The growing corruption of the British electoral process is well documented and doesn’t require anything additional from conspiracy theorists such as myself. Listen to Richard Mawley QC, The judge presiding over a case of vote-rigging in Birmingham in June 2004:

“The system is wide open to fraud and any would-be political fraudster knows that”. Citing evidence of “massive, systematic and organised fraud”, Judge Mawley said the system was “hopelessly insecure” and sent a message to those that claimed that the current postal voting system was working, adding: “Anybody who has sat through the case I have just tried and listened to evidence of electoral fraud that would disgrace a banana republic would find this statement surprising.”

“The best and simplest way to procure false votes is to invent false voters – “ghosts”, as they are known in the trade” reports Nick Davies in a highly recommended 2001 Guardian article which exposed the various modalities of UK electoral fraud. He elaborates:

“The real joy of raising electoral ghosts is that there are no ghostbusters: there is no system for checking the accuracy of the electoral register. Riggers can find a derelict building, or add a couple of extra houses to a street, or use the address of a hostel or anywhere else with a transitory population, and simply bung in names. If they are unlucky or particularly clumsy, and happen to catch the eye of an electoral registration officer, the police may be called. But, under normal circumstances, the paperwork is routinely processed straight on to the register with no attempt at checking.”

He goes on to discuss widespread techniques such as the “Tipp-Ex trick” and “granny farming”. But this was 2001: he is describing the process in its infancy, as it were, before New Labour really systematised fraud by introducing postal votes for all, proxy votes for all and making it easier to add names to the electoral register. I don’t intend to give a comprehensive treatise on our fraudulent practices: I limit myself to providing these highlighted links for those of you who wish to do some further study. And very interesting it is too.

Electoral fraud in the UK is an open secret, the elephant in the room(another one!) but nothing ever happens about it. We have “independent “ bodies like the shadowy “Electoral Commission” making recommendation which are ignored. In fact, there are bodies everywhere and skeletons falling out of cupboards but we Brits are just too polite to notice. The police are forever following up allegations; there have been fifty in the last week. But nothing happens.

Trying to divert criticism from itself, Jenny Watson of the Electoral Commission blamed Britain’s “Victorian” electoral system. I’ve never heard it called that before; in any case, it’s much more like the notorious 18th century system of rotten burghs. We also hear comparisons with “third-world countries”. But corruption or alleged corruption in countries like Zimbabwe results in a chorus of indignation and calls for regime change. No one is doing that here for the simple reason that the people calling for regime change in Zimbabwe are the regime in Britain, and they don’t want to overthrow themselves.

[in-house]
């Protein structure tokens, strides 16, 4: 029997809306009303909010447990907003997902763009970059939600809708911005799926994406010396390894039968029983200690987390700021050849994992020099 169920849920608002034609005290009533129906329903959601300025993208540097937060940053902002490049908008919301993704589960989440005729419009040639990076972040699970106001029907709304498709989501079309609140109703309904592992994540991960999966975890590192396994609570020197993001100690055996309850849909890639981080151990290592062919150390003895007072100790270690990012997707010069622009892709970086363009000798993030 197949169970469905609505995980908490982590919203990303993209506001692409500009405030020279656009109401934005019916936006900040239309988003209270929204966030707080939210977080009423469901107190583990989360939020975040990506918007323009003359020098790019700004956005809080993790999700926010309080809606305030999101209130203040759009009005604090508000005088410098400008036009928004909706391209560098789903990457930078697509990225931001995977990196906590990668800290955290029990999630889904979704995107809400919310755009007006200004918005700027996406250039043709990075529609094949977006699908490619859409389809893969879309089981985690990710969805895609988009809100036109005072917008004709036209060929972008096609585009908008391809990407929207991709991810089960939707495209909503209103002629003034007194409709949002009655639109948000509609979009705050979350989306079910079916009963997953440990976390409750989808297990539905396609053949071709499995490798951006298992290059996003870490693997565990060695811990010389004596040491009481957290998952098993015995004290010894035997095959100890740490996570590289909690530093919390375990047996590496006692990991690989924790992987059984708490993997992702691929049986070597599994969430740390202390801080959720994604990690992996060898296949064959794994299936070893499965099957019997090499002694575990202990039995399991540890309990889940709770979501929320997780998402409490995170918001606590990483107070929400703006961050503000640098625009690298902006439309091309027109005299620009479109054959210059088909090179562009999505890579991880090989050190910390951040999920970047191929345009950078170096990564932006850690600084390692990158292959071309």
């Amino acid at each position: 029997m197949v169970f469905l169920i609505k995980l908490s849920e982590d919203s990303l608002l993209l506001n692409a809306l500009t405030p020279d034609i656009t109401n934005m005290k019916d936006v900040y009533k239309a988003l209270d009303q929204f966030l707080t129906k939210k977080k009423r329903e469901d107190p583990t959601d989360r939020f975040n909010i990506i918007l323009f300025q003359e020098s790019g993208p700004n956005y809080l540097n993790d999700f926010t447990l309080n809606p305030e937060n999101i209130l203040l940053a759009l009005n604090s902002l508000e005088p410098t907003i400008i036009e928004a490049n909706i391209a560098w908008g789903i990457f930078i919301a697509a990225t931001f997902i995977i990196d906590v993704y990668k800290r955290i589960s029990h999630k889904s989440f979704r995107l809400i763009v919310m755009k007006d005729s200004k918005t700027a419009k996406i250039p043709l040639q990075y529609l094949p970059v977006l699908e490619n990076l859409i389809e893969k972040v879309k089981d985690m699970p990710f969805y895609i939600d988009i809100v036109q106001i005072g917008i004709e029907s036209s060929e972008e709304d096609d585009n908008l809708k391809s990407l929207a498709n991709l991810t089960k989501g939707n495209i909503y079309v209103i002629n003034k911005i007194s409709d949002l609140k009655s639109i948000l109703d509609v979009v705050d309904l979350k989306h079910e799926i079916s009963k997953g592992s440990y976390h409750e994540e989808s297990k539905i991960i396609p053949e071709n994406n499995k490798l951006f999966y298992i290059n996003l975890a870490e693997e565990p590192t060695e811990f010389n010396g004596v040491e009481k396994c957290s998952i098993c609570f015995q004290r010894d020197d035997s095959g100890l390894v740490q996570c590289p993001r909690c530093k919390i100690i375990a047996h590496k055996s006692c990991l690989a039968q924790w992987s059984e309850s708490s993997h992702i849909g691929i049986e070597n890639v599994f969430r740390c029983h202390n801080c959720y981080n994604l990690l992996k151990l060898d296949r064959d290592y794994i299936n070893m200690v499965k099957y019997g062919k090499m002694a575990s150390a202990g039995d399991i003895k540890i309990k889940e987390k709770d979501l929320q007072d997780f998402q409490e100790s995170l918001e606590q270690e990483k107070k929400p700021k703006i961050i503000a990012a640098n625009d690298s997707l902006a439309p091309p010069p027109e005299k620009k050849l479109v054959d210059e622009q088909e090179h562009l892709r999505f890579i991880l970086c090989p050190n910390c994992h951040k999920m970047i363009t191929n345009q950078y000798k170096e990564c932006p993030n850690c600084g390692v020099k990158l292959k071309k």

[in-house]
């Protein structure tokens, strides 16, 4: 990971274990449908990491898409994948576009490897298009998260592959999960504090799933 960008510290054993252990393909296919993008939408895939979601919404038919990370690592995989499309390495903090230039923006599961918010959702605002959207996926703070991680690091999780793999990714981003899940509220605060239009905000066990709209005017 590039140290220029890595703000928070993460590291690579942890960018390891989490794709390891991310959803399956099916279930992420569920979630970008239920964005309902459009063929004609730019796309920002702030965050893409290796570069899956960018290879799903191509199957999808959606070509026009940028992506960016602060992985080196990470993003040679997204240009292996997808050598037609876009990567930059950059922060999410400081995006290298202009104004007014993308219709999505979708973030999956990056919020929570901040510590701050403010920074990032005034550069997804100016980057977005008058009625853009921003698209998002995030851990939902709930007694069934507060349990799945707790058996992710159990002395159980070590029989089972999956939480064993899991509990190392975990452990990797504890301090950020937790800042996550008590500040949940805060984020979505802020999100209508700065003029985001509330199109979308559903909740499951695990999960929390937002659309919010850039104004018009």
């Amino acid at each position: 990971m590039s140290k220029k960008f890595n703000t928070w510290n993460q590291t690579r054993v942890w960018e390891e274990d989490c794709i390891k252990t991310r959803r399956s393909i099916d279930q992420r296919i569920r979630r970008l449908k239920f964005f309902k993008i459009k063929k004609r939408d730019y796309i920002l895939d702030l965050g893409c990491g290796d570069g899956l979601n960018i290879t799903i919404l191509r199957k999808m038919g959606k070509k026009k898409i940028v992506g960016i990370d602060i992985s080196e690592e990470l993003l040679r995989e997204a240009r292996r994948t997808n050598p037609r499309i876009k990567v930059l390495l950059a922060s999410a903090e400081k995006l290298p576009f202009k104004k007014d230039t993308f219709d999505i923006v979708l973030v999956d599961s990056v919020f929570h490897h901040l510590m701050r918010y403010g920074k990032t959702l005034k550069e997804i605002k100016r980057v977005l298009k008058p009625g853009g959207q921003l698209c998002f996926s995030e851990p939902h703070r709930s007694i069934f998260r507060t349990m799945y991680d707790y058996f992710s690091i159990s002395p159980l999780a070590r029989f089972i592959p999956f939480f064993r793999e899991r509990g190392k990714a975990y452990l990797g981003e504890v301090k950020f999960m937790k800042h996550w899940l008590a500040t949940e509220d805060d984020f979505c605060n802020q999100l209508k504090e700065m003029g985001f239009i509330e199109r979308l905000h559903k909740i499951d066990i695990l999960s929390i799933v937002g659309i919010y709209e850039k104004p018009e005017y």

Should we, the people, want to overthrow them? On the basis of the scenario I have outlined above there is a strong prima facie case for an orange revolution in Britain. I’m not referring here to another 1688, a coup d’etat by Anglo-Dutch finance backed by loyalist mobs. Instead, Lib Dem voters should be out in the main squares demanding a full criminal investigation into the events of last week: they should pick up where George Galloway left off . What use will PR be to them if the votes continue to be rigged? What is the use of all the votes in the world if we don’t have the rule of law?

The wider world also has to learn the truth about British democracy, a system whereby political fraud, as easy as throwing a frame of snooker, is enthroned next to financial fraud, and we are all the losers. They will then equip themselves all the better to resist the interfering, the warmongering and the malicious busy bodying of a country which has yet to learn that the empire is over.

Cailean Bochanan

I respect Billy Bragg but disagree with his naivety.

You can not reform parliament, we need change and that is on the streets, there is no doubt that Hope Not Hate gave the kick in to The BNP, but ask for yourself just where will the proposed change Mr Billy Bragg and his new found Middle Class friends lead us, looking back May 7th 2010 showed us that if we had the parliament The Lib Dems The Green Party desire, today we will be in a circumstance of the first BNP MP and though I dislike the idea of a conservative government, it fills be with dread what we are going to play witness to over the next four years, so we were told the Working Class would blame the immigrants and that Nazi Boy Griffin would win a seat. Whatever you think of Hope Not Hate, I disagree with Billy Brag but, week in, week out they were there on the streets and this has no doubt made sure Nazi Boy Griffin did not gain.

It was the same over England, now we know Anarchists have problems with pride, but understanding the political nature of class and the revolutionary background to England, having pride in our class is nothing to feel shame about. The BNP lost not because of the left, no, because the working class understand who their real enemy is: the middle class and, as we wake to a hung parliament, we need to make sure the loss for the BNP is not proclaimed as some victory for democracy and neither is a hung parliament.

The only true victory for the working class is a revolutionary working class, one that self-organises and does not look to the Far Right , the Far Left or the Ballot Box.. none of them can contain our dreams.